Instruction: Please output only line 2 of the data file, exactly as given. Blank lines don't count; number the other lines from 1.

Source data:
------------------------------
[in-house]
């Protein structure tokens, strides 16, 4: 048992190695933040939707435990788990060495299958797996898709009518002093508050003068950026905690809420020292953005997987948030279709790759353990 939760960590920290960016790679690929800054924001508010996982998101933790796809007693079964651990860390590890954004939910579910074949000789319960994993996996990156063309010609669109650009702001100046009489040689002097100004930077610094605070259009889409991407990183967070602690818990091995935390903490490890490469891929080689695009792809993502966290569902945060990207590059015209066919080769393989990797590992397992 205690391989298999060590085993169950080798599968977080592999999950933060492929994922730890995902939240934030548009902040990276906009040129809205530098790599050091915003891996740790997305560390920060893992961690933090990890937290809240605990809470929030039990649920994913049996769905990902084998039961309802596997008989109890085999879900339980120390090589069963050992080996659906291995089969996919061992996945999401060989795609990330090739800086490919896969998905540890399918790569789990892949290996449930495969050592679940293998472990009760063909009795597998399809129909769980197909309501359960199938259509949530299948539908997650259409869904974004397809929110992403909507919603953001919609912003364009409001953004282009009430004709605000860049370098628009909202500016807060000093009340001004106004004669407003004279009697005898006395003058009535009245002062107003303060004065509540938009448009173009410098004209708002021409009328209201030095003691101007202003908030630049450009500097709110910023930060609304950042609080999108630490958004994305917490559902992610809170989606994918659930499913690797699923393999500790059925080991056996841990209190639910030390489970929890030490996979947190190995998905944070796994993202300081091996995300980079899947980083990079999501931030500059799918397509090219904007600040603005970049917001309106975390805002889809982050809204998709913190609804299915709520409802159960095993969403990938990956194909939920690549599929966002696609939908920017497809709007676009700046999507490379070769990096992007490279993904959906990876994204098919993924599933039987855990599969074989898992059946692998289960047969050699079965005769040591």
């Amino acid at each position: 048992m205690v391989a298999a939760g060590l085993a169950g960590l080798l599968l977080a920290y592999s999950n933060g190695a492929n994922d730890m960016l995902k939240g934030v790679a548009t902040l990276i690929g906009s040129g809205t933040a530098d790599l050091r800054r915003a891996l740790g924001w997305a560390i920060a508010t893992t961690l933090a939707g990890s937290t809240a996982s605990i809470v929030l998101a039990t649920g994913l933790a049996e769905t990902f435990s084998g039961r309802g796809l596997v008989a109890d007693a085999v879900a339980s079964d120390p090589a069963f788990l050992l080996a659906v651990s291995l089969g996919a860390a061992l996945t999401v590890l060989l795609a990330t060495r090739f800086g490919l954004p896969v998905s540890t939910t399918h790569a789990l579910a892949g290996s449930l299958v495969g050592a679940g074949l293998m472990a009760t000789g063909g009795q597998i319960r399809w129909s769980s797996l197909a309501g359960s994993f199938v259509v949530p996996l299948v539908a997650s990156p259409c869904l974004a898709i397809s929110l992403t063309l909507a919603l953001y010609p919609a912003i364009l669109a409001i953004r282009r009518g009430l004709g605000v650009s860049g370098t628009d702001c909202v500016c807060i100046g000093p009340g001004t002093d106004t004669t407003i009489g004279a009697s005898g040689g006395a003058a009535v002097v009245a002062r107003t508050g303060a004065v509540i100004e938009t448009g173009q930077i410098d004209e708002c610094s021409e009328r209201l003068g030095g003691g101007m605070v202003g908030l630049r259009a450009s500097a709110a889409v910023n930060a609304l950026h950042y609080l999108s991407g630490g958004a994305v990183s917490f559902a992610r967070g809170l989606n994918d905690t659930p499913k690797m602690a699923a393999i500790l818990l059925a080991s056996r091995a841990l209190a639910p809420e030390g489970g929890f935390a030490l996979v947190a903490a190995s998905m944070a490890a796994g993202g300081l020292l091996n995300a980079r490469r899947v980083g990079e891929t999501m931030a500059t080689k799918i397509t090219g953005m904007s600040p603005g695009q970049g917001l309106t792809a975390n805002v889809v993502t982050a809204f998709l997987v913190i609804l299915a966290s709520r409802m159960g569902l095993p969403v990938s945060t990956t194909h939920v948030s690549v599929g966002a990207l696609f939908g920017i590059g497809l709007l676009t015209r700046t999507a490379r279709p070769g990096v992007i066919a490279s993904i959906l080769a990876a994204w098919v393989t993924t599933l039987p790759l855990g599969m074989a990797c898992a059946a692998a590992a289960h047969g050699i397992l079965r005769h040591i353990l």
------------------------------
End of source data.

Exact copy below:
């Protein structure tokens, strides 16, 4: 048992190695933040939707435990788990060495299958797996898709009518002093508050003068950026905690809420020292953005997987948030279709790759353990 939760960590920290960016790679690929800054924001508010996982998101933790796809007693079964651990860390590890954004939910579910074949000789319960994993996996990156063309010609669109650009702001100046009489040689002097100004930077610094605070259009889409991407990183967070602690818990091995935390903490490890490469891929080689695009792809993502966290569902945060990207590059015209066919080769393989990797590992397992 205690391989298999060590085993169950080798599968977080592999999950933060492929994922730890995902939240934030548009902040990276906009040129809205530098790599050091915003891996740790997305560390920060893992961690933090990890937290809240605990809470929030039990649920994913049996769905990902084998039961309802596997008989109890085999879900339980120390090589069963050992080996659906291995089969996919061992996945999401060989795609990330090739800086490919896969998905540890399918790569789990892949290996449930495969050592679940293998472990009760063909009795597998399809129909769980197909309501359960199938259509949530299948539908997650259409869904974004397809929110992403909507919603953001919609912003364009409001953004282009009430004709605000860049370098628009909202500016807060000093009340001004106004004669407003004279009697005898006395003058009535009245002062107003303060004065509540938009448009173009410098004209708002021409009328209201030095003691101007202003908030630049450009500097709110910023930060609304950042609080999108630490958004994305917490559902992610809170989606994918659930499913690797699923393999500790059925080991056996841990209190639910030390489970929890030490996979947190190995998905944070796994993202300081091996995300980079899947980083990079999501931030500059799918397509090219904007600040603005970049917001309106975390805002889809982050809204998709913190609804299915709520409802159960095993969403990938990956194909939920690549599929966002696609939908920017497809709007676009700046999507490379070769990096992007490279993904959906990876994204098919993924599933039987855990599969074989898992059946692998289960047969050699079965005769040591």